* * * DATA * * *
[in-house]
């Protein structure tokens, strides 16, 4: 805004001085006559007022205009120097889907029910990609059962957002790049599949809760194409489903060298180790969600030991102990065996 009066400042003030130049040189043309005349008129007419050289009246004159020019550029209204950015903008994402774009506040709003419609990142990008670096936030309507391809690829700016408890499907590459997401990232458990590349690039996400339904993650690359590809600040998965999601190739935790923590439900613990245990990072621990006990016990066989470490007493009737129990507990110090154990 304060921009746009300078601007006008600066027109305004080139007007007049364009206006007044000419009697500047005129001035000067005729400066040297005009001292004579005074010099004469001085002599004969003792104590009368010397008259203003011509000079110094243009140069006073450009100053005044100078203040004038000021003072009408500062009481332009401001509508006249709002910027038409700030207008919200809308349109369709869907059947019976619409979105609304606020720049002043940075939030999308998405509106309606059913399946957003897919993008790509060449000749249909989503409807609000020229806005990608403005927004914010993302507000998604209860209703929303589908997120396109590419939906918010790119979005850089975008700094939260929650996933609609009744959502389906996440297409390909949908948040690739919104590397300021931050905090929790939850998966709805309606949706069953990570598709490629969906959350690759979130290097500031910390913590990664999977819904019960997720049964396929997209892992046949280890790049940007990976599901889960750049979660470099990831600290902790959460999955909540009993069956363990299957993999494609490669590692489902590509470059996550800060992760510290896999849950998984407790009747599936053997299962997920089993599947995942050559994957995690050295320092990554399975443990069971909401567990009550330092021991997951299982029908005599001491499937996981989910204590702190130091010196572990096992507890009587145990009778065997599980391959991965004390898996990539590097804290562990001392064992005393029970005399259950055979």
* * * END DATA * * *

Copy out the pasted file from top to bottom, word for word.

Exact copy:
[in-house]
């Protein structure tokens, strides 16, 4: 805004001085006559007022205009120097889907029910990609059962957002790049599949809760194409489903060298180790969600030991102990065996 009066400042003030130049040189043309005349008129007419050289009246004159020019550029209204950015903008994402774009506040709003419609990142990008670096936030309507391809690829700016408890499907590459997401990232458990590349690039996400339904993650690359590809600040998965999601190739935790923590439900613990245990990072621990006990016990066989470490007493009737129990507990110090154990 304060921009746009300078601007006008600066027109305004080139007007007049364009206006007044000419009697500047005129001035000067005729400066040297005009001292004579005074010099004469001085002599004969003792104590009368010397008259203003011509000079110094243009140069006073450009100053005044100078203040004038000021003072009408500062009481332009401001509508006249709002910027038409700030207008919200809308349109369709869907059947019976619409979105609304606020720049002043940075939030999308998405509106309606059913399946957003897919993008790509060449000749249909989503409807609000020229806005990608403005927004914010993302507000998604209860209703929303589908997120396109590419939906918010790119979005850089975008700094939260929650996933609609009744959502389906996440297409390909949908948040690739919104590397300021931050905090929790939850998966709805309606949706069953990570598709490629969906959350690759979130290097500031910390913590990664999977819904019960997720049964396929997209892992046949280890790049940007990976599901889960750049979660470099990831600290902790959460999955909540009993069956363990299957993999494609490669590692489902590509470059996550800060992760510290896999849950998984407790009747599936053997299962997920089993599947995942050559994957995690050295320092990554399975443990069971909401567990009550330092021991997951299982029908005599001491499937996981989910204590702190130091010196572990096992507890009587145990009778065997599980391959991965004390898996990539590097804290562990001392064992005393029970005399259950055979």